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Does anyone know the proper procedure to button up a class A motorhome in the event of a Tornado or Hurricane in the immediate area?


USN Retired Chief 22 Yrs

Spring Hill, Fl


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I'll get this discussion started.

I see hurricane prep as VERY different from tornado prep.

Hurricane prep includes not just "OOOH HECK, HERE COMES THE REALLY STORING WIND" but also "I might be without power for a LONG time, food may be in short supply, etc.

So, if there is even the slightest chance of a hurricane approaching your area:

1. Fill fuel and propane tank.

2. Make sure all routine preventive maintenance is done in case you need to evacuate. Sure hate for a clogged fuel filter to put you on the side of the road on the way away from a hurricane, Blow out because you didn't check tire pressure, etc!

3. Sanitize potable water tank and fill.

4. Refrigerator: make sure you have done the "annual burner area tune-up" within the last year and that it operates well on propane. Turn on the refrigerator.

5. Stock the pantry and refrigerator.

If threat of very high winds is imminent, put in all slides and awnings, secure any loose objects including water and sewer hoses and especially SHORE POWER CORD. Wind storms are often accompanied by electrical storms. You are VERY unlikely to suffer a direct lightening strike (and there is little you can do to change your chances of a direct hit), BUT a nearby lightening strike can easily travel along electrical lines (including ground wire). Unplugging, not just turning off the CG breaker keeps any surges from your coach. And your surge protector is of limited value in containing a nearby lightening strike.

If you know the direction of the upcoming strong wind, park your back end toward it-- less surface area to be pushed around and less glass. Move out from under any tree that could fall on the coach.

Lots of debate on whether to leave jacks down or not, and much of that depends on where your jacks are located on the chassis. If the location of the jacks is in front of the front axle and behind the rear axle and well spread side to side, I tend to put the jacks down (on the ground).


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Hi kellyds,

There is no help for a tornado.

For a hurricane, everything in Brett's post is good to do. If the coach is to ride out the storm, you really need to know where the center of the storm will go in relation to the coach. Hurricanes turn counter clockwise. If the center will travel over the coach, it matters not which direction the coach is parked. It will be hit with the strongest winds from both directions. If the coach will be on one side of the storm center, you can then follow Brett's instructions. If you have a 4 jack leveling system, my recommendation is that the jacks be put on the ground.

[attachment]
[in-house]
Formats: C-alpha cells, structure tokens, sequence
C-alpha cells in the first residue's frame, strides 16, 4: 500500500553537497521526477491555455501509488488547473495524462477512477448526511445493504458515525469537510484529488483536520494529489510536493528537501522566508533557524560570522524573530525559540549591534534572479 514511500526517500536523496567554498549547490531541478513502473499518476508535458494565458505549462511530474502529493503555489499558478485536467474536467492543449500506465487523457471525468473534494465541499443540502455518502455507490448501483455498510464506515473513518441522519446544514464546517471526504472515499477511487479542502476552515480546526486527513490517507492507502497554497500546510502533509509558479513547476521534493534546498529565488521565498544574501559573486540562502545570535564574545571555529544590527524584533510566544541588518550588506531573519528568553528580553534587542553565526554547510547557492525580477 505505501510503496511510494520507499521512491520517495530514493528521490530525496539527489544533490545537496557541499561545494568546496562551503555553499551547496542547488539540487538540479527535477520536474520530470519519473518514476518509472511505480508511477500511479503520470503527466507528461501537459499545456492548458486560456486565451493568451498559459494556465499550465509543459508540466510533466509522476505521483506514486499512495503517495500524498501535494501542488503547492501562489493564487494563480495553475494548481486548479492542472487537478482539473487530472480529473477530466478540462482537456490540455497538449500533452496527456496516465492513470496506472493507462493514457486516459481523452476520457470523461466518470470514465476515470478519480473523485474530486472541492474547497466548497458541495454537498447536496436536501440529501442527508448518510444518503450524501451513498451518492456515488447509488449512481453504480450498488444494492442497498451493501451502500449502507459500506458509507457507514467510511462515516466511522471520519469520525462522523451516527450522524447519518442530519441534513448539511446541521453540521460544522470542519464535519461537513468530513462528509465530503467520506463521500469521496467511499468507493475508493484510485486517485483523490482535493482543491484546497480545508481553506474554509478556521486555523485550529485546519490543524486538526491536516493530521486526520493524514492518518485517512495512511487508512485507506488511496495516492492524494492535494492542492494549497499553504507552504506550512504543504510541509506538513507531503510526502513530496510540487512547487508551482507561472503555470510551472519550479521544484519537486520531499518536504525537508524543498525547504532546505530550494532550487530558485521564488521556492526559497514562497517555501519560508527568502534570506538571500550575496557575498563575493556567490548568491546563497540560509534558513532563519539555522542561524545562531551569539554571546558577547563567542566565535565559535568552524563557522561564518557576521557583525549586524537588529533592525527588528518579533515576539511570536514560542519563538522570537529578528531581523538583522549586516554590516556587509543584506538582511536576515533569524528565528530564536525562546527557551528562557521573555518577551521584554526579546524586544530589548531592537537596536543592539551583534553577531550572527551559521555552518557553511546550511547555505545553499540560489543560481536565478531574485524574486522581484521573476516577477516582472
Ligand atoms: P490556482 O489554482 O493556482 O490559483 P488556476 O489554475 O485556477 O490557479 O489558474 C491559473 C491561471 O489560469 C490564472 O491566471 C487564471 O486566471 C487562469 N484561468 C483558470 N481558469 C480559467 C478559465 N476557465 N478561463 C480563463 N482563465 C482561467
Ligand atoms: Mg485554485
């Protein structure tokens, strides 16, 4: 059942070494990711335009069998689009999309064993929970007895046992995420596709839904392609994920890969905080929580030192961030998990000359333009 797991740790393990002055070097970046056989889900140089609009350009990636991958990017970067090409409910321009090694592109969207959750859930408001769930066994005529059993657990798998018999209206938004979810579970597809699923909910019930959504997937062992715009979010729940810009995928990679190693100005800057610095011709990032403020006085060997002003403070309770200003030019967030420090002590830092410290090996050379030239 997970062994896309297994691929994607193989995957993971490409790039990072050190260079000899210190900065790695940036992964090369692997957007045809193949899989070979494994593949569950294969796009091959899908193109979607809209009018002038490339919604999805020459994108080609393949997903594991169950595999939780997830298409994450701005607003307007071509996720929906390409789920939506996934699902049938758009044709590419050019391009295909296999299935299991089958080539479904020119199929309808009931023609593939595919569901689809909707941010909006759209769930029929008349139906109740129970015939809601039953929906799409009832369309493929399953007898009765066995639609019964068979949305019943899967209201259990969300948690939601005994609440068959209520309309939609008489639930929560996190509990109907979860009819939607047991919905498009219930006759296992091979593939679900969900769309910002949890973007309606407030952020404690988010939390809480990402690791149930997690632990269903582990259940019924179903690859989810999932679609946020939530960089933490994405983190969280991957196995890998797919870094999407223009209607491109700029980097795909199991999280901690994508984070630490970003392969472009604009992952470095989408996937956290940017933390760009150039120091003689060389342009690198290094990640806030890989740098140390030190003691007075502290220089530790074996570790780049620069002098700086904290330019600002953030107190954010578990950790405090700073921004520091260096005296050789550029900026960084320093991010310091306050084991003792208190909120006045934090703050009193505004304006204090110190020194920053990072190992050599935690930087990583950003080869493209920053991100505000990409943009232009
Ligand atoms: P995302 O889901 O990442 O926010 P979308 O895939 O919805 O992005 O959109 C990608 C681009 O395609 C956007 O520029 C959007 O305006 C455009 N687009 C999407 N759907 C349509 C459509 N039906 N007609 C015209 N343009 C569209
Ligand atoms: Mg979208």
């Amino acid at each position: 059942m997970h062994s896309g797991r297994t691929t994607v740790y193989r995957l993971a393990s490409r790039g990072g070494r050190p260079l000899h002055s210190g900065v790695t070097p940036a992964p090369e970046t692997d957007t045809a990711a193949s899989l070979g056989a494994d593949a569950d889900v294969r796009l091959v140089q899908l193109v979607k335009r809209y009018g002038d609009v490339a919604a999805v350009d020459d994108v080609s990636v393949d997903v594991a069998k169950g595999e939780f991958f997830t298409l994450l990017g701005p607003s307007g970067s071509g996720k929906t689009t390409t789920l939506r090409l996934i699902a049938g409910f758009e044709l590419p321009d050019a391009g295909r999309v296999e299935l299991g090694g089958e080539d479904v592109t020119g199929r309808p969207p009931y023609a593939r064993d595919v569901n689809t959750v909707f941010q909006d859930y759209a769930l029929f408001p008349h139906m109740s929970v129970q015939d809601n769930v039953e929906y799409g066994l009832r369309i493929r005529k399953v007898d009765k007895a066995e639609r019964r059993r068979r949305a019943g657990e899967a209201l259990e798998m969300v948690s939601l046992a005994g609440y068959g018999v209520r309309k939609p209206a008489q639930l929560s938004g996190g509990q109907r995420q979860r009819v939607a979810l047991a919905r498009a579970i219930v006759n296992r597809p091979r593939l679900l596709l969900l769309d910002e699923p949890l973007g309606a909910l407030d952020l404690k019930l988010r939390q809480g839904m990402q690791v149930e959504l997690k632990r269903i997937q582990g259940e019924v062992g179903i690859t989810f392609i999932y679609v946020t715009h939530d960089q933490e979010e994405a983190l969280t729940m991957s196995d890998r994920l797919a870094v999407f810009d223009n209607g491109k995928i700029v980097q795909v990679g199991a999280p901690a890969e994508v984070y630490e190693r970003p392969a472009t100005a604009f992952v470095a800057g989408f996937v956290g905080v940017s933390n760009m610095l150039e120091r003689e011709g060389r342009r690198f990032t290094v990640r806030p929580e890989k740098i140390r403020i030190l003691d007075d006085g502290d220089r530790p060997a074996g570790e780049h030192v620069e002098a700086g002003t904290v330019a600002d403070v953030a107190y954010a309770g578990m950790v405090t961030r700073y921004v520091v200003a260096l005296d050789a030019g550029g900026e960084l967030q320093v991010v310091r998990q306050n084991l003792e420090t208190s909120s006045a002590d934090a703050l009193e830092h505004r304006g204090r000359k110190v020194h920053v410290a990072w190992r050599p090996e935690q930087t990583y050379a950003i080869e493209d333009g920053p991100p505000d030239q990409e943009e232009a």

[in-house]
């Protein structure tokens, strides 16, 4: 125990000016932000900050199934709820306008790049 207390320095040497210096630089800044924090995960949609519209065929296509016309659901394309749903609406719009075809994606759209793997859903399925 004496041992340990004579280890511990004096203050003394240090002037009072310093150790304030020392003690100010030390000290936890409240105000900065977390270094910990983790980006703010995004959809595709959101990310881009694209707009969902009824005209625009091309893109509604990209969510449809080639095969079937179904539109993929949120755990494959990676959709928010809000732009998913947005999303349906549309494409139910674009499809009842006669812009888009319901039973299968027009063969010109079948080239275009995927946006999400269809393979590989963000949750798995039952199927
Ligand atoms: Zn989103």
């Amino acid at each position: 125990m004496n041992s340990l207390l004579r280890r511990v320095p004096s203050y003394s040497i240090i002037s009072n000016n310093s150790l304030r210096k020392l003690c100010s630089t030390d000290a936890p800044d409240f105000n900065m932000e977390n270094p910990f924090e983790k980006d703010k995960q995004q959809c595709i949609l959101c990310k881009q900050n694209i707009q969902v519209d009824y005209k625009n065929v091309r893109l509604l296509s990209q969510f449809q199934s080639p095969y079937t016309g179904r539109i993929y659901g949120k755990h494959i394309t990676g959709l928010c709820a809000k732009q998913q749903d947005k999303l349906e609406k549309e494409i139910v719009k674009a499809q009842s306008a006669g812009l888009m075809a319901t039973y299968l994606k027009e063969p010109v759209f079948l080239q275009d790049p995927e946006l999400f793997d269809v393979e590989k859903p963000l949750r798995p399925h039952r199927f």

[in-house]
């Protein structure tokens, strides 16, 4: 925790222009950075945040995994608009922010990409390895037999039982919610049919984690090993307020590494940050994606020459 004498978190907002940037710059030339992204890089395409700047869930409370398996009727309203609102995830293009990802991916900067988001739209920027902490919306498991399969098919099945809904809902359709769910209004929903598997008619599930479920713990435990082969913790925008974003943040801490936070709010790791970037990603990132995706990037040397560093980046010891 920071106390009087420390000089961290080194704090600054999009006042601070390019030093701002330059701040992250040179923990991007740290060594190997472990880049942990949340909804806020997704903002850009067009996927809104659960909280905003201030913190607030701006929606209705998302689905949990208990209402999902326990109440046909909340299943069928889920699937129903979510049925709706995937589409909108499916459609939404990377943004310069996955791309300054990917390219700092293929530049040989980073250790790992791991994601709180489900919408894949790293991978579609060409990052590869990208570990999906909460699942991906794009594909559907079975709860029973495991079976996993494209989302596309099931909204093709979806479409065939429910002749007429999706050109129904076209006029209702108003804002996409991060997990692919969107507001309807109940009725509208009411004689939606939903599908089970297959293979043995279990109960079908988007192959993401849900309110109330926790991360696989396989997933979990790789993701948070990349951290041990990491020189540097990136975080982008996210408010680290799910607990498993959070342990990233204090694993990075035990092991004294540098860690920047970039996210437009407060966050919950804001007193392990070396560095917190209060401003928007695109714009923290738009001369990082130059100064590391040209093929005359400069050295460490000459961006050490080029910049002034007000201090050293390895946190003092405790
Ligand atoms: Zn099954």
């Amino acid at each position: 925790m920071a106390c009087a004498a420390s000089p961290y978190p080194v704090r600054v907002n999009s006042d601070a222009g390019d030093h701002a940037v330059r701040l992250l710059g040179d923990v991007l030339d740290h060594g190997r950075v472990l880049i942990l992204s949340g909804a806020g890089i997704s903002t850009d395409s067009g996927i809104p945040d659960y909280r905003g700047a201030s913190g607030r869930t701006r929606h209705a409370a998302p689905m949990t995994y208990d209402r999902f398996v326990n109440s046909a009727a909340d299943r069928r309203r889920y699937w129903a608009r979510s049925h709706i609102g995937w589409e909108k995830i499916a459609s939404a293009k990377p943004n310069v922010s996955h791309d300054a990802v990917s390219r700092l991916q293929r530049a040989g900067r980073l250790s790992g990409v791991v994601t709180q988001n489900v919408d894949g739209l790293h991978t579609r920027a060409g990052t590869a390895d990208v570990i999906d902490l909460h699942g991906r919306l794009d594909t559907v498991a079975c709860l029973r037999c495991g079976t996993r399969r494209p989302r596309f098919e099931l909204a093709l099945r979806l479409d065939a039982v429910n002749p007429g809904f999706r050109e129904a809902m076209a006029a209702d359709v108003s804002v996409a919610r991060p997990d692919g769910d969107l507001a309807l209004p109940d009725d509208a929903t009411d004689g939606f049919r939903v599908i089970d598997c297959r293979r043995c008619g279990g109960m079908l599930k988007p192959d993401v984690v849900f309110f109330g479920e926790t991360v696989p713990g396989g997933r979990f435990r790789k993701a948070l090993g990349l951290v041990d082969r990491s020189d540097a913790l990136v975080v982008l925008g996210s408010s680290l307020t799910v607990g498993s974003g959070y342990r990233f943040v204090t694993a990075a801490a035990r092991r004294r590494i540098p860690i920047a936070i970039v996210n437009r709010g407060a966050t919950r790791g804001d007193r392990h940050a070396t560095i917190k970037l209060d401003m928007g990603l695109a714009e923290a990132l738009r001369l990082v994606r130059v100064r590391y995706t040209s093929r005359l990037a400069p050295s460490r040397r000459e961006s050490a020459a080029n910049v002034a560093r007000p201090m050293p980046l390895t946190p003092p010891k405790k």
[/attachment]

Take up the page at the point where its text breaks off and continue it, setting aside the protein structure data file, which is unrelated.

The following applies only to south Florida. Living in other Hurricane prone areas will require one to understand how storms act in your area. After being in south Florida for 20+ years, my recommendation is to leave town well before the roads clogged with cars. When I was in South Florida during Hurricane season, there was a procedure we followed based on a storm's projected path. It was like NASA launch criteria. Once the criteria was met, it took a day to get ready and we left town. This meant we left town 5 days before the storm was projected to strike. Consider making a similar plan. Our coach(s) have never had to ride out a storm. We consider the coach our lifeboat.

The questions now becomes where does one go? Atlantic hurricanes go straight or turn right. Depending on the projected path, I always go to the south or west of the projected path. Caribbean hurricanes are a bit trickier. They will wobble or continue straight. For these storms I will always go south. Living in south Florida, this means I will evacuate toward Key West if the storm is to come to West Palm Beach (home base). With either an Atlantic or Caribbean Hurricane, if I evacuate north, the storm will chase me, for several days.

With a hurricane, one does not need to evacuate very far. Usually 100-150 miles will do nicely. There are always exceptions. I try to evacuate only far enough to where I feel I can fill my fuel tank and the fuel cans I have brought with me.

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Guest BillAdams

The only prep for either of these situations is to drive away or get the heck out!

You do NOT want to be in your RV in either of these situations. If you are in tornado country you will want to find out where the shelter is as soon as you check in. If there's a warning, get out....get out now! Tornado's LOVE trailer parks (as reported on TV anyway).